Then she called the one next to me. He is a cleaner working for a contracting company. Not that much perks understandably. He beats me in this: he does not belong to my category - a household servant as many call it as per my iqama.She  proceeded to issue him an OEC in haste. And suddenly, I seemed to look the most miserable among the people in that room. Along the frustration comes a stern warning publicly declared that if I proceeded to go on vacation on my scheduled trip after two days, I will not be allowed to come back by the government that sees to it every OFW is protected and the same that seeks to alleviate poverty of its citizenry by promoting labor export. Thus, I am sure to lose my job and over a dozen imminently going to go hungry. 

I would have been convinced of the "sincerity" and "uprightness" expressly demonstrated by certain people in the Consulate had I not witnessed myself how unscrupulous people can easily profit out of our predicament. Barely two months ago, a colleague in the same department as me almost cancelled his vacation. He already had a two-way ticket and his passport stamped with exit-reentry. His nightmare two years back still vivid in mind and a firmly-held vow never to mess-up again with the POEA in Manila, he took an ugly short cut abetted by certain Consulate people who obviously are big beneficiaries too.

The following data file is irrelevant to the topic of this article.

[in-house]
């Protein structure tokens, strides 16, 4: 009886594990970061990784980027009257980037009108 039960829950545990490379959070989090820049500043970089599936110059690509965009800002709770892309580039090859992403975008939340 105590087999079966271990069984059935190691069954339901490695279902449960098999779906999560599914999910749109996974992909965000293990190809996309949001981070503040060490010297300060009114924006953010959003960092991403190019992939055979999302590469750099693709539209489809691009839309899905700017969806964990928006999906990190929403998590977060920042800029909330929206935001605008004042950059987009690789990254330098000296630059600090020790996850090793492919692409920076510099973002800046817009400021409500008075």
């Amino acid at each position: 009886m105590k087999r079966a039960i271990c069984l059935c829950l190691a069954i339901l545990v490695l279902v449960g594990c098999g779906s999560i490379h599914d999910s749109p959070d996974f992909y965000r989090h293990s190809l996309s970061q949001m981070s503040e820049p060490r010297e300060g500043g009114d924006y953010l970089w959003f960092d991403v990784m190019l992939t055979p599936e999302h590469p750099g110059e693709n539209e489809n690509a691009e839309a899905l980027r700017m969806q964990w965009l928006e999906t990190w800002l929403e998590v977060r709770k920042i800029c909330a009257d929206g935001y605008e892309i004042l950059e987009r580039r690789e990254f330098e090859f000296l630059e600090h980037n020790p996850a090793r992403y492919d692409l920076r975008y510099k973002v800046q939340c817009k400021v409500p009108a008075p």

It's an open secret though inside Consulate premises who these sharp-witted ones are, cashing in on   technicality-laden government rules to conspire with a local owner of a translation and typing center opposite the Consulate building to make dubious contracts in lieu of original ones yet perfectly honored by the Consulate. The price all in all is a hefty 1,200 rials. So if you have no contract to show as requisite for obtaining an OEC, just consider yourself to be a consenting victim of a friendly robbery in return for a phony contract replete with phony names and information. So imagine that I and my colleague are no isolated case,  if not we are in the thousands. And oh the daily premiums except Fridays! Indeed business is thriving.

Though a little grateful for my visa profession as family driver (my iqama can never be renewed should my profession be otherwise due to nitaqat thing), I dreaded this biennial moment to troop to the Consulate to secure for myself an OEC. Yes, the drawback is exponentially high when as a driver you don't have a contract to show. First, my boss thinks the Philippine government of being intrusive to demand how much he earns or if he has no tendency to run away with my salary, and how many children he has,  their names and ages,  and so on and so forth. Their house location included (so better be equipped with a ruler and a pencil just like your life depended on it, so authorities could easily track down your erring boss.